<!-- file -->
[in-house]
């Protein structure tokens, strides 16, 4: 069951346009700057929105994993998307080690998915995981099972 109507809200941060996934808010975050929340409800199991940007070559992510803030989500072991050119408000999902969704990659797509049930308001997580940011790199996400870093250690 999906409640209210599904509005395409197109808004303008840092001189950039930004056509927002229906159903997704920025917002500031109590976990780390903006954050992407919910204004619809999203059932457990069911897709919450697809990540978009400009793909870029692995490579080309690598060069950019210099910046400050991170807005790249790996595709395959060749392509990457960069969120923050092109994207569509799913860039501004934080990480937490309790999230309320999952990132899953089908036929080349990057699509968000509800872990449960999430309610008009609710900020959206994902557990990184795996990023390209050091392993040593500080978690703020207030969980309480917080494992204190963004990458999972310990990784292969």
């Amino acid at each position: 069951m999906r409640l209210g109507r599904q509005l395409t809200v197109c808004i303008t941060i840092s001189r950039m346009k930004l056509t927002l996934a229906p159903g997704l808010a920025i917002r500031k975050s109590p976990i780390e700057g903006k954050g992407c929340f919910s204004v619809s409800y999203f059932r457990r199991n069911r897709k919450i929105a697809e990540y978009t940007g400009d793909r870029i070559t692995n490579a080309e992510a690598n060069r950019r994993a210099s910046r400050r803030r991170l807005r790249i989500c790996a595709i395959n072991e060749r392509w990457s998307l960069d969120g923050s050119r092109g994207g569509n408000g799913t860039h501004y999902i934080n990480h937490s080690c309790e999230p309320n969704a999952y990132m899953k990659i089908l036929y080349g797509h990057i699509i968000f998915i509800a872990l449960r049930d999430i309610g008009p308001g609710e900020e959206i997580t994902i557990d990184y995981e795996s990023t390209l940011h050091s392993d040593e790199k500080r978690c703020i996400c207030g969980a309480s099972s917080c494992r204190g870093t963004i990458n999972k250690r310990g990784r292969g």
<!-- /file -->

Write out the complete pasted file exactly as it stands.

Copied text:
[in-house]
């Protein structure tokens, strides 16, 4: 069951346009700057929105994993998307080690998915995981099972 109507809200941060996934808010975050929340409800199991940007070559992510803030989500072991050119408000999902969704990659797509049930308001997580940011790199996400870093250690 999906409640209210599904509005395409197109808004303008840092001189950039930004056509927002229906159903997704920025917002500031109590976990780390903006954050992407919910204004619809999203059932457990069911897709919450697809990540978009400009793909870029692995490579080309690598060069950019210099910046400050991170807005790249790996595709395959060749392509990457960069969120923050092109994207569509799913860039501004934080990480937490309790999230309320999952990132899953089908036929080349990057699509968000509800872990449960999430309610008009609710900020959206994902557990990184795996990023390209050091392993040593500080978690703020207030969980309480917080494992204190963004990458999972310990990784292969």
């Amino acid at each position: 069951m999906r409640l209210g109507r599904q509005l395409t809200v197109c808004i303008t941060i840092s001189r950039m346009k930004l056509t927002l996934a229906p159903g997704l808010a920025i917002r500031k975050s109590p976990i780390e700057g903006k954050g992407c929340f919910s204004v619809s409800y999203f059932r457990r199991n069911r897709k919450i929105a697809e990540y978009t940007g400009d793909r870029i070559t692995n490579a080309e992510a690598n060069r950019r994993a210099s910046r400050r803030r991170l807005r790249i989500c790996a595709i395959n072991e060749r392509w990457s998307l960069d969120g923050s050119r092109g994207g569509n408000g799913t860039h501004y999902i934080n990480h937490s080690c309790e999230p309320n969704a999952y990132m899953k990659i089908l036929y080349g797509h990057i699509i968000f998915i509800a872990l449960r049930d999430i309610g008009p308001g609710e900020e959206i997580t994902i557990d990184y995981e795996s990023t390209l940011h050091s392993d040593e790199k500080r978690c703020i996400c207030g969980a309480s099972s917080c494992r204190g870093t963004i990458n999972k250690r310990g990784r292969g």